On 10 August, the Delhi Development Authority, which comes under the ministry of the urban development, demolished a temple of Ravidas—a fifteenth-century saint and poet revered by the Dalit community—located in the national capital’s Tughlakabad area. The move triggered large-scale protests by Dalits and Ravidassias who demanded that the temple be rebuilt at its original spot—this included a bandh in Punjab on 13 August, followed by a demonstration in Delhi, in which tens of thousands participated.
The demolition was the result of a three-decade-long legal battle between the Guru Ravidas Jainti Samaroh Samiti, a society which managed the temple, and the central government. Through the case, the society sought to claim ownership of the land on which the temple was built and thwart the demolition. In April 2019, the society lost the suit in the Supreme Court.
Rishi Pal, the president of the society, was the sole witness in the case for the society. In the evidence affidavit he submitted in the district court, Pal said that his ancestors had owned the land and managed the temple since the early nineteenth century. In an interview with Sagar, a staff writer at The Caravan, Pal explained why the society claims its right over the land, the importance of the temple for the Dalit community and his disappointment with the courts and the government. Pal said he respected the courts but he felt, “they did not look at our case properly.”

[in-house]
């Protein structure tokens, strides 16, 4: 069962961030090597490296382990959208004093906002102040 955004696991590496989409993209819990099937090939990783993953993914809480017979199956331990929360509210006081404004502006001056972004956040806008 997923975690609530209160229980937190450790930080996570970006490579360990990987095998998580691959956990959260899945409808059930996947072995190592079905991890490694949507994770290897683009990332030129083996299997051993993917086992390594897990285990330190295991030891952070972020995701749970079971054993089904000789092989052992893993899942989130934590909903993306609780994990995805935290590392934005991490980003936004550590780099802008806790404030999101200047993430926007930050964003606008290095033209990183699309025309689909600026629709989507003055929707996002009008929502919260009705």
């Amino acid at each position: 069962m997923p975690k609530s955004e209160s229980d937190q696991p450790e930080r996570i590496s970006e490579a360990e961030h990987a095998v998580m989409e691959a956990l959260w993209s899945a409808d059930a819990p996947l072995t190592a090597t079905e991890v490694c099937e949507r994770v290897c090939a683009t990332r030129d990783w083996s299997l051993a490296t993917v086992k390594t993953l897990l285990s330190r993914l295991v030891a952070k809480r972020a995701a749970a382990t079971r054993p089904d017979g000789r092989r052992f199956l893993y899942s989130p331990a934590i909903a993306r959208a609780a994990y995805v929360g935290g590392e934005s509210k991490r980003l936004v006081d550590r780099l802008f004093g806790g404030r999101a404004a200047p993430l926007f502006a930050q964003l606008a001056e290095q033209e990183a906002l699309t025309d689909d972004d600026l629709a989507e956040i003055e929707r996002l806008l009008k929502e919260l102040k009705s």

Sagar: Could you explain the background to the construction of the Ravidas temple and the society’s claim on the land?
Rishi Pal: Our guru [Ravidas] stayed at this place for three days and gave sermons in the early sixteenth century. Sikandar Lodhi, then the sultan of Delhi, was impressed with his preaching, and so gave him the land. Back then, the land area was huge, but later, we could keep only around twelve thousand and five hundred square yard in our possession. When our guru was here, the patients of leprosy used to visit him to find cure. [On our land] there used to be a pond, which was later known as the Chamarwala Jhor. Our guru would bless the patients and ask them to take a dip in the water of the pond. That tradition has continued.
Even though the DDA later built a boundary wall around the pond [in the 1980s], people still go there, carrying water from their homes, and bathe near the wall. As a part of the tradition, they tie their clothes on a nearby tree after taking bath. Later, [around] 1830, my ancestor, Roopnandji, built a small hut-shaped structure there and offered puja. After he died, his samadhi was built nearby. Shera Singh took over from him and he continued the puja. After him Harihar Baba became the caretaker. Their samadhis were also built near the temple after their deaths.
S: When was the temple built?
RP: If you look at the revenue record [from 1959], which we produced before the court, it shows the existence of Chamarwala Jhor. Back then, there was no urban habitation around the place, all this that you see now—Tughlakabad Extension or Govindpuri—did not exist then. This land belonged to the local gram sabha whose members were from our Chamar community [a Scheduled Caste community, also known as Jatavs]. The community owned the land.